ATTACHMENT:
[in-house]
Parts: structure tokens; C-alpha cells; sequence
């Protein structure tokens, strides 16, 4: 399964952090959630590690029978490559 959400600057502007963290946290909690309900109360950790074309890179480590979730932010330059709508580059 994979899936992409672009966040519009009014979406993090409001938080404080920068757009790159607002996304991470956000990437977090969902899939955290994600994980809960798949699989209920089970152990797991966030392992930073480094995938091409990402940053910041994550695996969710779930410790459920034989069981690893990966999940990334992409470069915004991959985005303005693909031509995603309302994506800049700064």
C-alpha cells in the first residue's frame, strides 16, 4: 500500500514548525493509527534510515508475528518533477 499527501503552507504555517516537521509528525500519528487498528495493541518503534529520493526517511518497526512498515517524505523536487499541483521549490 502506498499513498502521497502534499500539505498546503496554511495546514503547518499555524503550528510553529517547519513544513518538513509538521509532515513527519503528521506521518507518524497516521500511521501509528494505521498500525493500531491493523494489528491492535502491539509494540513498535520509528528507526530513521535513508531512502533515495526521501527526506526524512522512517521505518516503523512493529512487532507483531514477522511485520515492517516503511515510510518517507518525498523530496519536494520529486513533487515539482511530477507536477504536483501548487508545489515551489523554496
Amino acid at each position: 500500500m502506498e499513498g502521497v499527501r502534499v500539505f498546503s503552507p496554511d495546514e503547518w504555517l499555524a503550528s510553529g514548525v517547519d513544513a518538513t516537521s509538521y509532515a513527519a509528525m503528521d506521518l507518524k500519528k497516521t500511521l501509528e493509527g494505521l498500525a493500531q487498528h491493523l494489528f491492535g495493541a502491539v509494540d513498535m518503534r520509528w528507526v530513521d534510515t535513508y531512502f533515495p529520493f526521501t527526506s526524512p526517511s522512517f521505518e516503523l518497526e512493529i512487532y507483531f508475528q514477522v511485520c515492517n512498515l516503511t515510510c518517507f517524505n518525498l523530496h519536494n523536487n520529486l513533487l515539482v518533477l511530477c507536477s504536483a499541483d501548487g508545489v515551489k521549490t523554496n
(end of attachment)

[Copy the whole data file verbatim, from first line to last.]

[in-house]
Parts: structure tokens; C-alpha cells; sequence
């Protein structure tokens, strides 16, 4: 399964952090959630590690029978490559 959400600057502007963290946290909690309900109360950790074309890179480590979730932010330059709508580059 994979899936992409672009966040519009009014979406993090409001938080404080920068757009790159607002996304991470956000990437977090969902899939955290994600994980809960798949699989209920089970152990797991966030392992930073480094995938091409990402940053910041994550695996969710779930410790459920034989069981690893990966999940990334992409470069915004991959985005303005693909031509995603309302994506800049700064």
C-alpha cells in the first residue's frame, strides 16, 4: 500500500514548525493509527534510515508475528518533477 499527501503552507504555517516537521509528525500519528487498528495493541518503534529520493526517511518497526512498515517524505523536487499541483521549490 502506498499513498502521497502534499500539505498546503496554511495546514503547518499555524503550528510553529517547519513544513518538513509538521509532515513527519503528521506521518507518524497516521500511521501509528494505521498500525493500531491493523494489528491492535502491539509494540513498535520509528528507526530513521535513508531512502533515495526521501527526506526524512522512517521505518516503523512493529512487532507483531514477522511485520515492517516503511515510510518517507518525498523530496519536494520529486513533487515539482511530477507536477504536483501548487508545489515551489523554496
Amino acid at each position: 500500500m502506498e499513498g502521497v499527501r502534499v500539505f498546503s503552507p496554511d495546514e503547518w504555517l499555524a503550528s510553529g514548525v517547519d513544513a518538513t516537521s509538521y509532515a513527519a509528525m503528521d506521518l507518524k500519528k497516521t500511521l501509528e493509527g494505521l498500525a493500531q487498528h491493523l494489528f491492535g495493541a502491539v509494540d513498535m518503534r520509528w528507526v530513521d534510515t535513508y531512502f533515495p529520493f526521501t527526506s526524512p526517511s522512517f521505518e516503523l518497526e512493529i512487532y507483531f508475528q514477522v511485520c515492517n512498515l516503511t515510510c518517507f517524505n518525498l523530496h519536494n523536487n520529486l513533487l515539482v518533477l511530477c507536477s504536483a499541483d501548487g508545489v515551489k521549490t523554496n